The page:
Wikipedia talks about ratification in the US [wikipedia.org] in a bit more detail, since it's apparently more nuanced than I even realized as an American (again, emphasis mine):

      Treaty power is a co-ordinated effort between the Executive branch and the Senate. The President may form and negotiate, but the treaty must be advised and consented to by a two-thirds vote in the Senate. Only after the Senate approves the treaty can the President ratify it. [...]

      The US can also enter into international agreements by way of executive agreements. They are not made under the Treaty Clause and do not require ratification of two thirds of the Senate. [...] If the agreement is completely within the President's constitutional powers, it can be made by the President alone without Congressional approval, but it will have the force of an executive order and can be unilaterally revoked by a future President. All types of agreements are treated internationally as "treaties".

      So, basically, a President has the authority to make executive agreements [wikipedia.org] that bind their office, inasmuch as those agreements do not extend beyond their authority. Without having looked into the specifics of the Paris Agreement, I don't know if any of its requirements go beyond the authority of what the President alone can do, but if they don't, then Obama's actions were entirely legal, even if they commit future Presidents, such as Trump, to abiding by the terms of the agreement lest they face consequences.

      Of course, if the Paris Agreement required anything beyond the President's authority, then you're quite correct about it being an illegal ratification, in which case...well...nothing really changes. Trump would still have the authority to revoke it, but his office would still be bound by it anyway, given that it has already entered into force internationally.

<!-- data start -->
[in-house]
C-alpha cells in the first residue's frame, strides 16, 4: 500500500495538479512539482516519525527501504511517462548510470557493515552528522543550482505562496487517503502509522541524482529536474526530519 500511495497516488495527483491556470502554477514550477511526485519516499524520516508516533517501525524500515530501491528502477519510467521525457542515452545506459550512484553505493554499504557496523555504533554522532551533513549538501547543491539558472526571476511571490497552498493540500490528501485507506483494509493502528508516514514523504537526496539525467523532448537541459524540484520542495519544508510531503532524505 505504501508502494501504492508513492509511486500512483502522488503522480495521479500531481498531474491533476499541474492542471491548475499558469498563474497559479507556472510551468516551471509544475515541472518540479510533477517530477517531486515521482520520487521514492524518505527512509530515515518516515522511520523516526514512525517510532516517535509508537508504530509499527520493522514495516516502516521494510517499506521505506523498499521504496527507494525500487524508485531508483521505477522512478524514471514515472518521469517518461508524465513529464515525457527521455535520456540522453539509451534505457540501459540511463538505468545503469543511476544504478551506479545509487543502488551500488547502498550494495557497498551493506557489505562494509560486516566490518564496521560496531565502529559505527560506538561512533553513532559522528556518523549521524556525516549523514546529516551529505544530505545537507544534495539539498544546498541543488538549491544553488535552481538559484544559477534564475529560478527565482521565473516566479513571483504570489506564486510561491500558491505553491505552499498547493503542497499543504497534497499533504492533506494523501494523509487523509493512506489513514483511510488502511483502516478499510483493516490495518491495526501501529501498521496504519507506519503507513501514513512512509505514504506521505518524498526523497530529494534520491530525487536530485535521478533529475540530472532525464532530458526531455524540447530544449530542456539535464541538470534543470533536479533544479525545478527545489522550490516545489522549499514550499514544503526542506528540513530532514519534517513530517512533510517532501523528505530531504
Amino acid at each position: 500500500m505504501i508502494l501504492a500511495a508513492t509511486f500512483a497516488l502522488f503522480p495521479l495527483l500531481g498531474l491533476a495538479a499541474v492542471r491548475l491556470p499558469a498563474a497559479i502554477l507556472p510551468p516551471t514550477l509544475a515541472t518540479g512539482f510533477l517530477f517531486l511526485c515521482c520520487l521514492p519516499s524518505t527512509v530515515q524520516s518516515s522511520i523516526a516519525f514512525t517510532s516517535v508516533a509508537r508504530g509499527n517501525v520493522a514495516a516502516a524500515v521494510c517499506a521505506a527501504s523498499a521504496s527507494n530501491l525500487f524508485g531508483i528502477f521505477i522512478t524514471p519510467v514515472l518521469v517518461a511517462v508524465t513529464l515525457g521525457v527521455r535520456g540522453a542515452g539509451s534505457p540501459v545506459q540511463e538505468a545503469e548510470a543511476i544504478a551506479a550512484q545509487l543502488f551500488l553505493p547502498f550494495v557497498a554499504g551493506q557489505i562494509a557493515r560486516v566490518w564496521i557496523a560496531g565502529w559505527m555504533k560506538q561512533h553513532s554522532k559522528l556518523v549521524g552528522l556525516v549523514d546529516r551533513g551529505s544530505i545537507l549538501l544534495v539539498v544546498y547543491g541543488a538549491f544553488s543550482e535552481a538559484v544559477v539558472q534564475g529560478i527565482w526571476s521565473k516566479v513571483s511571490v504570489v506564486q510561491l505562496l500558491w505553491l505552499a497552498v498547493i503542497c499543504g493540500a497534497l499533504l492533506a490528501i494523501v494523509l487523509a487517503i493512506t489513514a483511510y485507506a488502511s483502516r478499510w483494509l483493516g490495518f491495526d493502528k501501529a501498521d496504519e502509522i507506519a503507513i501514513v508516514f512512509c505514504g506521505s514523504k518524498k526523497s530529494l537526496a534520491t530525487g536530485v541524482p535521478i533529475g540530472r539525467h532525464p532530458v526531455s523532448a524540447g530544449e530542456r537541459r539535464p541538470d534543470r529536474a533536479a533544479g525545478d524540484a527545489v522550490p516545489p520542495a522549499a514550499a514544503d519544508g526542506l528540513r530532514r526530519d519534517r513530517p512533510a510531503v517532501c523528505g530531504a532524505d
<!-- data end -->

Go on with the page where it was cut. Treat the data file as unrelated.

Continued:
• Trump would still have the authority to revoke it, but his office would still be bound by it anyway

        That's a mighty creative definition of the word "revoke" -- one that your Wikipedia article doesn't even espouse. Probably because it doesn't work that way [cornell.edu].

        • Actually, it does. From page 7 of your own link:

          The President is free to revoke, modify, or supersede his own orders or those issued by a predecessor.

          Which is exactly what I said.

          As for his being "bound by it anyway", I was referring to the fact that the international laws still apply to us on account of them already entering into effect, which would have been a bit clearer to you if you had included the second half of my sentence in that quote you pulled.

          • And it's the last part of your statement that is nonsense (the part that I snipped being a nonsense reason for the nonsense proposition I didn't snip). The current President can't take actions that bind the hands of future Presidents; the current Congress can't take actions that bind the hands of future Congresses, etc., for very good and very obvious reasons. Read more carefully the actual legal paper I referenced.